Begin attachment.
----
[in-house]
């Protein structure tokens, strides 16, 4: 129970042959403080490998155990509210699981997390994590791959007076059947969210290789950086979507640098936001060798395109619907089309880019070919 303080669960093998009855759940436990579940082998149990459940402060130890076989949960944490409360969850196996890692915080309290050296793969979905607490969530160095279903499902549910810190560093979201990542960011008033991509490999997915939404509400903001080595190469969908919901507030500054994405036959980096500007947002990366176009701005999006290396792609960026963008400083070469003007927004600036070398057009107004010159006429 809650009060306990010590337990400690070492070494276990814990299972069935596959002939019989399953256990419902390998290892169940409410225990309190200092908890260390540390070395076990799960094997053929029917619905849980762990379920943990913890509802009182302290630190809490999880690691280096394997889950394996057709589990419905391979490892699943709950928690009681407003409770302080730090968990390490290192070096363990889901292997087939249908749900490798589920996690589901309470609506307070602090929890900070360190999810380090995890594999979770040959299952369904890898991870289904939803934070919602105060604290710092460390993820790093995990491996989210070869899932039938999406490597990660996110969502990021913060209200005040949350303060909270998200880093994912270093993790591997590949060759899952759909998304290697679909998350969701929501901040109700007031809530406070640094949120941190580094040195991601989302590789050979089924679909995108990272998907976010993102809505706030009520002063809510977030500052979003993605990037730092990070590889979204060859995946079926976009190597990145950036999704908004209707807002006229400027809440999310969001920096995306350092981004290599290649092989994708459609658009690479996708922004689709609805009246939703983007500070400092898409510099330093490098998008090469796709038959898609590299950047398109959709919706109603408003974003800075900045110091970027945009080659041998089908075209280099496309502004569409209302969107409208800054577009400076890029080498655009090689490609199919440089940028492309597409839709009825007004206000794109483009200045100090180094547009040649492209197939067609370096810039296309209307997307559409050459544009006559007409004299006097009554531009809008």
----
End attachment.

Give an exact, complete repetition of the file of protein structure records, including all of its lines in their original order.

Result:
[in-house]
């Protein structure tokens, strides 16, 4: 129970042959403080490998155990509210699981997390994590791959007076059947969210290789950086979507640098936001060798395109619907089309880019070919 303080669960093998009855759940436990579940082998149990459940402060130890076989949960944490409360969850196996890692915080309290050296793969979905607490969530160095279903499902549910810190560093979201990542960011008033991509490999997915939404509400903001080595190469969908919901507030500054994405036959980096500007947002990366176009701005999006290396792609960026963008400083070469003007927004600036070398057009107004010159006429 809650009060306990010590337990400690070492070494276990814990299972069935596959002939019989399953256990419902390998290892169940409410225990309190200092908890260390540390070395076990799960094997053929029917619905849980762990379920943990913890509802009182302290630190809490999880690691280096394997889950394996057709589990419905391979490892699943709950928690009681407003409770302080730090968990390490290192070096363990889901292997087939249908749900490798589920996690589901309470609506307070602090929890900070360190999810380090995890594999979770040959299952369904890898991870289904939803934070919602105060604290710092460390993820790093995990491996989210070869899932039938999406490597990660996110969502990021913060209200005040949350303060909270998200880093994912270093993790591997590949060759899952759909998304290697679909998350969701929501901040109700007031809530406070640094949120941190580094040195991601989302590789050979089924679909995108990272998907976010993102809505706030009520002063809510977030500052979003993605990037730092990070590889979204060859995946079926976009190597990145950036999704908004209707807002006229400027809440999310969001920096995306350092981004290599290649092989994708459609658009690479996708922004689709609805009246939703983007500070400092898409510099330093490098998008090469796709038959898609590299950047398109959709919706109603408003974003800075900045110091970027945009080659041998089908075209280099496309502004569409209302969107409208800054577009400076890029080498655009090689490609199919440089940028492309597409839709009825007004206000794109483009200045100090180094547009040649492209197939067609370096810039296309209307997307559409050459544009006559007409004299006097009554531009809008």